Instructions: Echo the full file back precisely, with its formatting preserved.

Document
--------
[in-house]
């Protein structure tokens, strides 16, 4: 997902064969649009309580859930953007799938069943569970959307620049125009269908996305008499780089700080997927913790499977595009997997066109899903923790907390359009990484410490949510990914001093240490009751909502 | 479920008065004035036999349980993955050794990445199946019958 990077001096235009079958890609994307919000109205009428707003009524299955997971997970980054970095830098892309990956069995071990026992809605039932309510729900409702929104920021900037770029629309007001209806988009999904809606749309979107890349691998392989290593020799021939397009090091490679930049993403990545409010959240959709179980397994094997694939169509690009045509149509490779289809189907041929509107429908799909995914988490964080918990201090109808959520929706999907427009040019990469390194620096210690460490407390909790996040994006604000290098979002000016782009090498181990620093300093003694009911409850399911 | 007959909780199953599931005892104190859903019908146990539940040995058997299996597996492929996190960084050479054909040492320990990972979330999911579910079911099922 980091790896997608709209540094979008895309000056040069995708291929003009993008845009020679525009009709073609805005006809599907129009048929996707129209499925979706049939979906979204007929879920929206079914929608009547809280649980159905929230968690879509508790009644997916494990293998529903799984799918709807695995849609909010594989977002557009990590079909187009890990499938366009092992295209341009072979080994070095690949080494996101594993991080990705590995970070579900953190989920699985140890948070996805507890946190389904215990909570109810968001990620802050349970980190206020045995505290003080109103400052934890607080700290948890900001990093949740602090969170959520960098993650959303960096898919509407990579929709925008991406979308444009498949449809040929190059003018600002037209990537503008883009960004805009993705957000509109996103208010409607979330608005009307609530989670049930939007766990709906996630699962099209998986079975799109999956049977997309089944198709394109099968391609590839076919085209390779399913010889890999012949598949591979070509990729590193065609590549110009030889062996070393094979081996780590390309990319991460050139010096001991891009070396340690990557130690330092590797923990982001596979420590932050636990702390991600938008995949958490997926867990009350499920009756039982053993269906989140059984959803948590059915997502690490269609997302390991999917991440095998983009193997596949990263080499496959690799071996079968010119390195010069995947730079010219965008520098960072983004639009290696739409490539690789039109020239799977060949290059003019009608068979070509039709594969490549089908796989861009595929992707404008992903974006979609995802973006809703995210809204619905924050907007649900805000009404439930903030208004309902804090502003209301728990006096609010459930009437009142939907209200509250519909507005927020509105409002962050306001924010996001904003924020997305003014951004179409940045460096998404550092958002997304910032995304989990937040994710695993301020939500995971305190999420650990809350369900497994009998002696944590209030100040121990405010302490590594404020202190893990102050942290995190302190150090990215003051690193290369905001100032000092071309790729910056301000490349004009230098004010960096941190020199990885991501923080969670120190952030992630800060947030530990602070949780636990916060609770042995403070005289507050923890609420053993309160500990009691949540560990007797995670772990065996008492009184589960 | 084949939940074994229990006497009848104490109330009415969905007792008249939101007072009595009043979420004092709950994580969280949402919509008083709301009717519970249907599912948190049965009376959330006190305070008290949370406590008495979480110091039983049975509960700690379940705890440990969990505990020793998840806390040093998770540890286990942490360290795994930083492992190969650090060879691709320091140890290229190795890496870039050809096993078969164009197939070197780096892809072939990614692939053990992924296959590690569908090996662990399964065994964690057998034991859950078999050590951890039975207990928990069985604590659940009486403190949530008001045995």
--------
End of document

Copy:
[in-house]
């Protein structure tokens, strides 16, 4: 997902064969649009309580859930953007799938069943569970959307620049125009269908996305008499780089700080997927913790499977595009997997066109899903923790907390359009990484410490949510990914001093240490009751909502 | 479920008065004035036999349980993955050794990445199946019958 990077001096235009079958890609994307919000109205009428707003009524299955997971997970980054970095830098892309990956069995071990026992809605039932309510729900409702929104920021900037770029629309007001209806988009999904809606749309979107890349691998392989290593020799021939397009090091490679930049993403990545409010959240959709179980397994094997694939169509690009045509149509490779289809189907041929509107429908799909995914988490964080918990201090109808959520929706999907427009040019990469390194620096210690460490407390909790996040994006604000290098979002000016782009090498181990620093300093003694009911409850399911 | 007959909780199953599931005892104190859903019908146990539940040995058997299996597996492929996190960084050479054909040492320990990972979330999911579910079911099922 980091790896997608709209540094979008895309000056040069995708291929003009993008845009020679525009009709073609805005006809599907129009048929996707129209499925979706049939979906979204007929879920929206079914929608009547809280649980159905929230968690879509508790009644997916494990293998529903799984799918709807695995849609909010594989977002557009990590079909187009890990499938366009092992295209341009072979080994070095690949080494996101594993991080990705590995970070579900953190989920699985140890948070996805507890946190389904215990909570109810968001990620802050349970980190206020045995505290003080109103400052934890607080700290948890900001990093949740602090969170959520960098993650959303960096898919509407990579929709925008991406979308444009498949449809040929190059003018600002037209990537503008883009960004805009993705957000509109996103208010409607979330608005009307609530989670049930939007766990709906996630699962099209998986079975799109999956049977997309089944198709394109099968391609590839076919085209390779399913010889890999012949598949591979070509990729590193065609590549110009030889062996070393094979081996780590390309990319991460050139010096001991891009070396340690990557130690330092590797923990982001596979420590932050636990702390991600938008995949958490997926867990009350499920009756039982053993269906989140059984959803948590059915997502690490269609997302390991999917991440095998983009193997596949990263080499496959690799071996079968010119390195010069995947730079010219965008520098960072983004639009290696739409490539690789039109020239799977060949290059003019009608068979070509039709594969490549089908796989861009595929992707404008992903974006979609995802973006809703995210809204619905924050907007649900805000009404439930903030208004309902804090502003209301728990006096609010459930009437009142939907209200509250519909507005927020509105409002962050306001924010996001904003924020997305003014951004179409940045460096998404550092958002997304910032995304989990937040994710695993301020939500995971305190999420650990809350369900497994009998002696944590209030100040121990405010302490590594404020202190893990102050942290995190302190150090990215003051690193290369905001100032000092071309790729910056301000490349004009230098004010960096941190020199990885991501923080969670120190952030992630800060947030530990602070949780636990916060609770042995403070005289507050923890609420053993309160500990009691949540560990007797995670772990065996008492009184589960 | 084949939940074994229990006497009848104490109330009415969905007792008249939101007072009595009043979420004092709950994580969280949402919509008083709301009717519970249907599912948190049965009376959330006190305070008290949370406590008495979480110091039983049975509960700690379940705890440990969990505990020793998840806390040093998770540890286990942490360290795994930083492992190969650090060879691709320091140890290229190795890496870039050809096993078969164009197939070197780096892809072939990614692939053990992924296959590690569908090996662990399964065994964690057998034991859950078999050590951890039975207990928990069985604590659940009486403190949530008001045995």